Vidalia onion farmers are expected to begin planting the crop this week. Disease management is already on the minds of Georgia growers, following last year’s tough season with bacterial diseases, according to Chris Tyson, University of Georgia Extension Area Onion Agent at the Vidalia Onion & Vegetable Research Center in Lyons, Georgia.
“We had some bacterial disease issues this past season,” Tyson said. “That’s one of those things, that’s something that really didn’t show its head until the end of the season. It was hard to foresee that.
“Bacterial diseases are tough to control. They’re probably the most challenging pest we have in onions period. It’s a big deal for everybody.”
According to the UGA Vidalia Onion Extension Blog, bacterial diseases cause more economic losses in Vidalia Onions than any other pest. Tyson recommends growers take a systems-wide approach, which includes fertility, variety selection, maturity, weed control, insect control, bactericides and post-harvest management.
“With it fresh on their memory like that, they’re probably going to take into consideration anything they can do; any management strategies to help with that. That could be a lot of things. It could be variety selection to a certain extent or what maturity class of onions they try to grow,” Tyson said. “Sometimes for instance, typically, bacterial diseases that we see at harvest are worse the later you get in the season, so sometimes, earlier maturing varieties may miss some of that disease pressure.”
According to a UGA Extension publication highlighting bacterial diseases, by Bhabesh Dutta and Ron Gitaitis in the Department of Plant Pathology, center rot remains a huge issue for onion producers. Foliar symptoms initially consist of water-soaked lesions that cause the leaf to become bleached and blighted. Center rot management requires an integrated approach that aims at reducing potential sources of inoculum to count the spread of the bacteria.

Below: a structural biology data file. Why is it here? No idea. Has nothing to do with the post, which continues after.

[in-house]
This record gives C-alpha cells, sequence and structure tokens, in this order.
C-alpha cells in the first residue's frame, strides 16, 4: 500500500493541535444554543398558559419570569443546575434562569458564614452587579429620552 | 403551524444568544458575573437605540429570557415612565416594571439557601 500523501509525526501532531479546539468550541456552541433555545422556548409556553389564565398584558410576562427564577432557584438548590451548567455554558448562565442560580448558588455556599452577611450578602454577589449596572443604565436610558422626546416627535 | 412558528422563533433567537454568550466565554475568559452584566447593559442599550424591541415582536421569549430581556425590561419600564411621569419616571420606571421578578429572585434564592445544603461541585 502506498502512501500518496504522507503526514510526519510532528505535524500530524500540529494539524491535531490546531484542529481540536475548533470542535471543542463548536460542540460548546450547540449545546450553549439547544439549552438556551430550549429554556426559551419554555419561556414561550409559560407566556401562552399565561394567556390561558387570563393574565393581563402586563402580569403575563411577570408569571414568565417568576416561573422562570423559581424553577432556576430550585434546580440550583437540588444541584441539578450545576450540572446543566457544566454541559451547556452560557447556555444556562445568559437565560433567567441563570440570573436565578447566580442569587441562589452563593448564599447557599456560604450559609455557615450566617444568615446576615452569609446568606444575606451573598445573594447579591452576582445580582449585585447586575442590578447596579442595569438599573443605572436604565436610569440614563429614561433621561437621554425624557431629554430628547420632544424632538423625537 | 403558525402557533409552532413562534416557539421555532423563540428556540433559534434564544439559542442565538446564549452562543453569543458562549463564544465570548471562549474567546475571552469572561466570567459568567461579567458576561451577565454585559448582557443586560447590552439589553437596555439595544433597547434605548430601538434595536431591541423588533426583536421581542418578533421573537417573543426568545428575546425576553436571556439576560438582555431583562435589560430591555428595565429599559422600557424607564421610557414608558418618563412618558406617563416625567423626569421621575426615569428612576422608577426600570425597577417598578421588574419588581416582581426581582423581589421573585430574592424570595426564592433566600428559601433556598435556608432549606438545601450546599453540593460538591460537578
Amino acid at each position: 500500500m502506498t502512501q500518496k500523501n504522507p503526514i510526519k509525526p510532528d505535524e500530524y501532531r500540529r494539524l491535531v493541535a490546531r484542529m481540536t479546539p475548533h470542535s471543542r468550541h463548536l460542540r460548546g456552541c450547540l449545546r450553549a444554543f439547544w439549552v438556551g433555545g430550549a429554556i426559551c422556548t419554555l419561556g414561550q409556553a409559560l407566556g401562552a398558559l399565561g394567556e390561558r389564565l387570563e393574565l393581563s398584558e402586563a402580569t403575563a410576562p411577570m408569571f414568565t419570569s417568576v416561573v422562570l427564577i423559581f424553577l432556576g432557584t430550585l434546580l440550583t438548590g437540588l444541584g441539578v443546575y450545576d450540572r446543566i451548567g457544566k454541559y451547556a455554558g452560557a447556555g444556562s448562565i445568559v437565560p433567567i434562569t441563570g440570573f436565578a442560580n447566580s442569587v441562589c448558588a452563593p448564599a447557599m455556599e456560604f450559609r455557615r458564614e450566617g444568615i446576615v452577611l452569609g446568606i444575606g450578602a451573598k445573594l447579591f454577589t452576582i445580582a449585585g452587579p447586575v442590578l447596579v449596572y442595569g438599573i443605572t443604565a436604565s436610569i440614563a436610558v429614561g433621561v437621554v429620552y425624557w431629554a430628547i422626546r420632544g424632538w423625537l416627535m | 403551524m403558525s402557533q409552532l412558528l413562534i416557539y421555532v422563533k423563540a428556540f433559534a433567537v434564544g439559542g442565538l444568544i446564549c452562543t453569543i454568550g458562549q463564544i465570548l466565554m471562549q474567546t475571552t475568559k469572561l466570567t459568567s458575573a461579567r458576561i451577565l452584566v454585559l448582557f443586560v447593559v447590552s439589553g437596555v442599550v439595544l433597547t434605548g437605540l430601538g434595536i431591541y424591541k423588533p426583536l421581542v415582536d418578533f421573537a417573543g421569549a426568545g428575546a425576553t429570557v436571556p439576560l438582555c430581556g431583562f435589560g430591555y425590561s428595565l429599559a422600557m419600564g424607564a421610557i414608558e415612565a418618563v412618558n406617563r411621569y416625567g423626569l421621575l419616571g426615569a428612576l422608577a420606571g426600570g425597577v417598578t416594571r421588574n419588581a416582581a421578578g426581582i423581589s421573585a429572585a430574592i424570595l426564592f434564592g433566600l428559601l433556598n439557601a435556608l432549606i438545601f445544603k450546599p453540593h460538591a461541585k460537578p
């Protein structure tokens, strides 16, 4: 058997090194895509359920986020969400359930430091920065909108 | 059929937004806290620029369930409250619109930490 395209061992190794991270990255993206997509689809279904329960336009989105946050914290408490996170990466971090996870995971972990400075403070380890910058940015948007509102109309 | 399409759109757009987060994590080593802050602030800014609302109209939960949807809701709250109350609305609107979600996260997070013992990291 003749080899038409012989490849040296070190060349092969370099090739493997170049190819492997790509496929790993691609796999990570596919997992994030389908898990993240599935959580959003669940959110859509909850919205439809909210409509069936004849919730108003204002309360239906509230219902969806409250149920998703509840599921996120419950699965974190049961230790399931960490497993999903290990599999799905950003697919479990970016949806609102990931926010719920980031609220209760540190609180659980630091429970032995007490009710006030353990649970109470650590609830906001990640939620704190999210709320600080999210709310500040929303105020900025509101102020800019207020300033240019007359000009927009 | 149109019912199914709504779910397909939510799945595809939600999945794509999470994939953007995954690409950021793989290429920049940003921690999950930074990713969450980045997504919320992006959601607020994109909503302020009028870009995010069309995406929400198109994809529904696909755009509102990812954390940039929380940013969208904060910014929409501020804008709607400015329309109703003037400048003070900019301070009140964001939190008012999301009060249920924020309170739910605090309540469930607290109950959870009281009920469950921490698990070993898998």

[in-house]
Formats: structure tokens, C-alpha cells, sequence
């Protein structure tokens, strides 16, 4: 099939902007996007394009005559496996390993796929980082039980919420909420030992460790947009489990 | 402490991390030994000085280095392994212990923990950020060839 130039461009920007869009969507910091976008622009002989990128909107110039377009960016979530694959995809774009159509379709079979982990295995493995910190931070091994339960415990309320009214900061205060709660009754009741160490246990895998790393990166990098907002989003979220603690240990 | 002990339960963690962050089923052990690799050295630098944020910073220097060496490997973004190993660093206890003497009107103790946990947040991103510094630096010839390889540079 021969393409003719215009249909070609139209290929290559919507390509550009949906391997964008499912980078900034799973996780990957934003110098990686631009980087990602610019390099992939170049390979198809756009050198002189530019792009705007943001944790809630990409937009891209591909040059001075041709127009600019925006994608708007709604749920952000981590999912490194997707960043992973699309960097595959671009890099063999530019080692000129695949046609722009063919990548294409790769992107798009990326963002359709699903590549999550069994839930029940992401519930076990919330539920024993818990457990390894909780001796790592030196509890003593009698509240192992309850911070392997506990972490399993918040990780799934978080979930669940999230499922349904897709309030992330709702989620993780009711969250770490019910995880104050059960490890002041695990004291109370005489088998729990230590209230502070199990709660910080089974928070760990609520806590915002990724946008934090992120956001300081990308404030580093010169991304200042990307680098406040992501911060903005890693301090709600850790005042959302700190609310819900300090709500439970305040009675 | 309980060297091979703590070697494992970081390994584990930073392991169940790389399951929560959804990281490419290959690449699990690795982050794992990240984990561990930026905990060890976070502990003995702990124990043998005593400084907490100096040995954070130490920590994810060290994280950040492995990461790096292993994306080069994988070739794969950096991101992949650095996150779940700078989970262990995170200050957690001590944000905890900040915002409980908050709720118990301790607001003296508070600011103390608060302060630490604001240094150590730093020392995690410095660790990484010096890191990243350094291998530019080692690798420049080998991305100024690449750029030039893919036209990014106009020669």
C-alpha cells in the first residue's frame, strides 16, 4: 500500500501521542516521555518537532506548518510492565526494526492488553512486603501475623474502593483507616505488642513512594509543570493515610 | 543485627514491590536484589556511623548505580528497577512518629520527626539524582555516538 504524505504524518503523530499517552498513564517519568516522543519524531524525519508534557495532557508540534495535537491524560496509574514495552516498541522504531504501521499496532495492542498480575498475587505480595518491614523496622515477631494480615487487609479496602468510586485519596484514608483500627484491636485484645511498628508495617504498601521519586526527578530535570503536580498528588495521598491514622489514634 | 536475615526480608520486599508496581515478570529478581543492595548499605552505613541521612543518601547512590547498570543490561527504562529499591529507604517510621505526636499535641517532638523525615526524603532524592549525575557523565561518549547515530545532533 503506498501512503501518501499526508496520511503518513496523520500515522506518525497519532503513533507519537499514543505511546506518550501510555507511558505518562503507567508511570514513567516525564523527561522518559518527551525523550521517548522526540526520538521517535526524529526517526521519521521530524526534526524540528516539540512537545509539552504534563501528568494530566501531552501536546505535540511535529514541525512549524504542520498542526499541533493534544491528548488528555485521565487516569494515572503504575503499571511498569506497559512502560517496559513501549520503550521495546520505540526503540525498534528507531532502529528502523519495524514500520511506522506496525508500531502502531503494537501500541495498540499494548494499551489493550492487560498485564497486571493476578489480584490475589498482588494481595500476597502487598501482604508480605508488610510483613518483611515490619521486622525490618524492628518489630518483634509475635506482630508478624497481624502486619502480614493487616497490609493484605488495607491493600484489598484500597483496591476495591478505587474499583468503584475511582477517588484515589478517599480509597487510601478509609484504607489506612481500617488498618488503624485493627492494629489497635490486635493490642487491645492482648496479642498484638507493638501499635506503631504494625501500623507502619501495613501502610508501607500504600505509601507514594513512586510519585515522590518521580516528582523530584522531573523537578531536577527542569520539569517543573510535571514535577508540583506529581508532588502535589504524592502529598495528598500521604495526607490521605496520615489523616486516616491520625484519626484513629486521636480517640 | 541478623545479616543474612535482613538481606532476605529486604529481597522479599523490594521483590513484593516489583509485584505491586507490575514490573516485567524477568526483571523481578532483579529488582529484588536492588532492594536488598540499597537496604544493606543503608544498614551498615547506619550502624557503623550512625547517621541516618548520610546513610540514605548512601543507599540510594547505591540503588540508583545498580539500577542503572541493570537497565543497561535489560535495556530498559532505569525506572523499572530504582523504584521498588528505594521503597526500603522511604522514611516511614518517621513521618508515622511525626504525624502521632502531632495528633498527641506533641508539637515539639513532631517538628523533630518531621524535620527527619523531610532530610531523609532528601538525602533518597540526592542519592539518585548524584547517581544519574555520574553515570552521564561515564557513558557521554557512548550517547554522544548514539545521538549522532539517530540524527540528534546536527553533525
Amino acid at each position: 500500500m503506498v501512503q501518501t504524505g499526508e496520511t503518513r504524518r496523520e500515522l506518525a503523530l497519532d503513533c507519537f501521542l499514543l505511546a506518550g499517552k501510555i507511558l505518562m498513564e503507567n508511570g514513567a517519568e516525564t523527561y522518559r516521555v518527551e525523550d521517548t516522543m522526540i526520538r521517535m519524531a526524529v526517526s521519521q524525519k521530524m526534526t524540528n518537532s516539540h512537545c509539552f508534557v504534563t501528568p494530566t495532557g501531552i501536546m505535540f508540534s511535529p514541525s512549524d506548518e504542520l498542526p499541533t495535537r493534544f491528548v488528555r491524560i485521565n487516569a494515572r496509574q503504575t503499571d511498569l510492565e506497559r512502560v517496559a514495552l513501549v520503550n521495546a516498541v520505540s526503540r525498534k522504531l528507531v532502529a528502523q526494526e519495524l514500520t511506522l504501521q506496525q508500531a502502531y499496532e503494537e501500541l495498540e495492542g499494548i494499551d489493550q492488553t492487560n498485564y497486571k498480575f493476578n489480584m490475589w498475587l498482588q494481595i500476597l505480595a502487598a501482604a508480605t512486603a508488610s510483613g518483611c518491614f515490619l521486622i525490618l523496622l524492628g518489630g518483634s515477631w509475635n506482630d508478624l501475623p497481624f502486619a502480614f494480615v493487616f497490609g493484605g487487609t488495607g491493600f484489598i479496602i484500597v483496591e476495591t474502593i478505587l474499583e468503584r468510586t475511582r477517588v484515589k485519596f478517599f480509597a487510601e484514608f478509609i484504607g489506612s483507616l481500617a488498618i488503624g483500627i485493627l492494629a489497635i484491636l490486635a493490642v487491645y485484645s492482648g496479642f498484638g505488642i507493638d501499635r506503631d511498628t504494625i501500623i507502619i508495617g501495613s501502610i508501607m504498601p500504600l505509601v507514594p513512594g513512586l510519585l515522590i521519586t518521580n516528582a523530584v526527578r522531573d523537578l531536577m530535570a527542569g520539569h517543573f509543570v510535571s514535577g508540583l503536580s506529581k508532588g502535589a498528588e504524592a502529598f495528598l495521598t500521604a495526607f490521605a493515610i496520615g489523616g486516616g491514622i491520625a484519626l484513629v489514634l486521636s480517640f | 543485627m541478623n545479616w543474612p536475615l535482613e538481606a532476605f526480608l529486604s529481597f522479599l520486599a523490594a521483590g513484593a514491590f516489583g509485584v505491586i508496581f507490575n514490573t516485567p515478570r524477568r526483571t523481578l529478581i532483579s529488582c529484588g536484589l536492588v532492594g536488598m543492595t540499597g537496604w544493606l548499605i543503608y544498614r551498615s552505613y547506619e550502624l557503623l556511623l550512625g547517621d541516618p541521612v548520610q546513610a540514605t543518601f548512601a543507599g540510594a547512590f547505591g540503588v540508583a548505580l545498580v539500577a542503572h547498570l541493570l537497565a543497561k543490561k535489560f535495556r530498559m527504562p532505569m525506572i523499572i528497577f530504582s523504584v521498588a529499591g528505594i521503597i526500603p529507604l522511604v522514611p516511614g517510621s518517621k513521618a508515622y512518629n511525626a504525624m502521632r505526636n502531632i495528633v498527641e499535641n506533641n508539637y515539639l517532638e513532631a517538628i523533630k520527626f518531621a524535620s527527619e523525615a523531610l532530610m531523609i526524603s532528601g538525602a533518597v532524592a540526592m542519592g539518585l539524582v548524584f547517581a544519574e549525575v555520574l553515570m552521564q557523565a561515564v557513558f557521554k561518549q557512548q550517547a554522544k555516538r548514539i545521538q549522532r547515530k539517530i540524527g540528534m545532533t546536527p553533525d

Unfortunately, there are not any commercially available onion cultivars that are resistant to the disease.
“This past year we saw a good bit of center rot but we also saw some other bacterial disease that looks very similar to center rot that the management strategies would be very similar to that too,” Tyson said.
Growers are advised to plant early-maturing or mid-maturing cultivars. Thrips vector the spread of the bacteria among plants and fields. Controlling thrips pressure can be a successful management option. Weed management is also recommended. By reducing weeds, growers can potentially reduce the initial inoculum.
Sour skin was also worse last year for producers. It is usually more of a problem during harvest in the latter part of the growing season. As it thrives in warm conditions, symptoms can manifest earlier in the season depending on temperature. The disease can progress from the upper foliage to the leaves in the lower part of the plant and then to the bulb’s outer scales.
Bulbs that are infected with sour skin usually have an acrid, sour odor and other foul odors that are associated with secondary organisms. Bulbs will turn reddish-brown to brown in color over time, as the tissues rot and copious amounts of fluids are produced.
Crop rotation may help with sour skin management. Avoid using overhead irrigation near harvest season will also reduce yield losses. Also, tactics that reduce the chances of irrigation becoming contaminated with sour skin bacteria will be beneficial.
Irrigate from wells or clean ponds that are weed-free can reduce inoculum levels.